New all-time record demand for QLD region on Tuesday 8th March 2022


This evening I am posting three related  ‘after the fact’ articles about what went on in the QLD region earlier in the evening of Tuesday 8th March 2022, and these will be followed up later (time permitting) by some more detailed analysis.  Each of these articles is separately published, so separately addressable.

These articles follow what I posted around 17:00 NEM time, at which point the QLD ‘Market Demand’ had had reached 10,000MW … only 52MW below the previous all-time record.

 

(A)  New all-time demand record in QLD

This is the first article of the three.

It probably does not actually matter which way you measure it (for some of the gory details of the many ways in which ‘demand’ can be measured, see here)  … by any metric we look at, QLD saw a new all-time record for demand this evening:

(A1)  Looking specifically at ‘Market Demand’

On WattClarity and in our software we commonly speak about ‘Market Demand’, as that is the term that most pertains to outcomes in the market.

1)  It’s what the AEMO publishes as ‘TOTALDEMAND’ in the MMS.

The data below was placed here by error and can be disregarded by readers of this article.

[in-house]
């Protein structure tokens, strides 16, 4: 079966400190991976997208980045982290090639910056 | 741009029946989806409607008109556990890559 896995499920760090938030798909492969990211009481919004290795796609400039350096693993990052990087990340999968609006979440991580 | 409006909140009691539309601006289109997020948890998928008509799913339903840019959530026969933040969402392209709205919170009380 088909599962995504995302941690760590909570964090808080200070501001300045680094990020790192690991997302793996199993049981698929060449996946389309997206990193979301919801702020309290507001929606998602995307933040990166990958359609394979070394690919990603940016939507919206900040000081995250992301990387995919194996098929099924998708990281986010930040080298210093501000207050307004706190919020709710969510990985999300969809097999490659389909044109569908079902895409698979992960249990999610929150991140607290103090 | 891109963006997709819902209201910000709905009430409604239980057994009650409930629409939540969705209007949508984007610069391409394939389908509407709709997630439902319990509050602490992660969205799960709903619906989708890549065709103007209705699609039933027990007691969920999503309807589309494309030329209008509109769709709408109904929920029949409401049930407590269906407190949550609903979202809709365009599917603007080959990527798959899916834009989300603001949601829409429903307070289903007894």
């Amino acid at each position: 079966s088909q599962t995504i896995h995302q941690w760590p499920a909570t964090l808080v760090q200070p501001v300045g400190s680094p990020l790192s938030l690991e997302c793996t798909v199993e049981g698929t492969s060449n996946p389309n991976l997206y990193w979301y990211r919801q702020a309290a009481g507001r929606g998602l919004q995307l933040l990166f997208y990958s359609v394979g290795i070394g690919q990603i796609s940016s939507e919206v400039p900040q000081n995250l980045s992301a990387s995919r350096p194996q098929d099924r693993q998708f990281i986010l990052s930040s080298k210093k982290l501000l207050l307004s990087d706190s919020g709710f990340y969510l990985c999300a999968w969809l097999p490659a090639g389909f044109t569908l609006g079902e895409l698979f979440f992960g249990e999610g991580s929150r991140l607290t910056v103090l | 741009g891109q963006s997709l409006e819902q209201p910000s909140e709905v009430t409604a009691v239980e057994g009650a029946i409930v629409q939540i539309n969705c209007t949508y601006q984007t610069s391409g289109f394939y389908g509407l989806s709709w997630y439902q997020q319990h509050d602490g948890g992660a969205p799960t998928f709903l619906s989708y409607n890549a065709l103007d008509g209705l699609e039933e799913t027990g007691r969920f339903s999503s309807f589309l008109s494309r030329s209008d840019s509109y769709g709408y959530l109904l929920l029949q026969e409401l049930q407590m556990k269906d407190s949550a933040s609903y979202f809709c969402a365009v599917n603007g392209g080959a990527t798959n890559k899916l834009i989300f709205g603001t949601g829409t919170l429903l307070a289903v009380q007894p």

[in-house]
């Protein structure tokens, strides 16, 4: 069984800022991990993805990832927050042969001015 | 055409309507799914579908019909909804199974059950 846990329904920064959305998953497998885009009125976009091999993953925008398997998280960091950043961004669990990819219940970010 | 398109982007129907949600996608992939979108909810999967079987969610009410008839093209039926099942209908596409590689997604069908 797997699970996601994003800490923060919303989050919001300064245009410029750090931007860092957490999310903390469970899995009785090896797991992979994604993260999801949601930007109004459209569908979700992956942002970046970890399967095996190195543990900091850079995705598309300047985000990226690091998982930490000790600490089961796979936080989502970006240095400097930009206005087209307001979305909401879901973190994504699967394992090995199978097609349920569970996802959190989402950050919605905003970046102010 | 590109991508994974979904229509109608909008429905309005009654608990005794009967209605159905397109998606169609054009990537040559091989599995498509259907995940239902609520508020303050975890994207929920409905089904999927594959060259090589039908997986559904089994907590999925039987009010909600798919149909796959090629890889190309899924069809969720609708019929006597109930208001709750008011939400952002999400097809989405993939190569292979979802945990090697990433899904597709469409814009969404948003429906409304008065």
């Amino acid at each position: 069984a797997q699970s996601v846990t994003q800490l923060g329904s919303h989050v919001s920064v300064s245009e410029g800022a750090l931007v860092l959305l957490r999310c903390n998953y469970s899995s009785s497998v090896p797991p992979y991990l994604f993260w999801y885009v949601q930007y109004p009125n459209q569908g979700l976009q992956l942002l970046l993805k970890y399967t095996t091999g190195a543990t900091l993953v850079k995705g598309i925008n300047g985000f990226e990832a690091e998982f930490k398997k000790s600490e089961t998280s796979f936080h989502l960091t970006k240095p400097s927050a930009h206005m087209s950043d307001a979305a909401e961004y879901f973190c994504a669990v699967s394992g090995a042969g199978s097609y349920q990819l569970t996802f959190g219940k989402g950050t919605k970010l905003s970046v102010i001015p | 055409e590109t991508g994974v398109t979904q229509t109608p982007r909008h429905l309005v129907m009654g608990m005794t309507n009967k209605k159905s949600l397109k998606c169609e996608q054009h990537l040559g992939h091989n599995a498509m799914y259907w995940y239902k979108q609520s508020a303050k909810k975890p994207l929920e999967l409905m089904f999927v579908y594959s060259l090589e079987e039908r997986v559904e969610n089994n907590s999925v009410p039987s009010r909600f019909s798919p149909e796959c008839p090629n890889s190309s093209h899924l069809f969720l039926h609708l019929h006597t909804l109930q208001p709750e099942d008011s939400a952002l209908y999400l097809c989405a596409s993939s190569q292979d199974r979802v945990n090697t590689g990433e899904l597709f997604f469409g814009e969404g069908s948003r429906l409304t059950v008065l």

(a)  Now (despite NEMMCO’s old name for it in the MMS) it’s definitely not total demand (in a grid sense)

(b)  It’s also important to note that it’s AEMO’s forecast at the start of the dispatch interval of what will need to be met at the end…

2)  … but that does not ultimately matter to the market, as it is the number that is actually used as a prime inputs into NEMDE, and hence:

(a)  what dispatchable generators are dispatched to meet; and hence

(b)  plays a central role in how (and at what level) the price is set.

(c)  … which combine together to produce their spot revenue, and hence return.

3)  In that sense, it’s the prime number dispatchable generators care about most

… anything that operates outside of the market (the Non-Scheduled and Invisible Generators, for instance) are things they can’t compete against, because they are outside of ‘the market’ dispatch process.

4)  For that reason, we (and others) are increasingly referring to it as ‘Market Demand’.

Hope the above provides some context to why we use that measure … and why we refer to it as ‘Market Demand’.

(A1a)  When (and at what level) was the prior ‘record maximum’ level?

As noted earlier this evening (on the Market Demand measure) the previous record was set back on 13th February 2019at 10,052MW.

Though we have also noted earlier that this prior level would probably have been eclipsed during the heatwave conditions of 1st and 2nd February 2022 if not for early action of Reserve Trader, and also some fortuitous turns of weather.

(A1b)  Where did we land this evening?

Via some pre-set SMS alerting capability that’s available in a number of our software applications, I was peppered with SMS alerts this evening on a range of different parameters.  here’s a snapshot of the series of alerts I received this evening … on each of the 9 occasions, the level of ‘Market Demand’ seen was higher than the prior all-time record

2022-03-08-SMSalerts-QLDdemand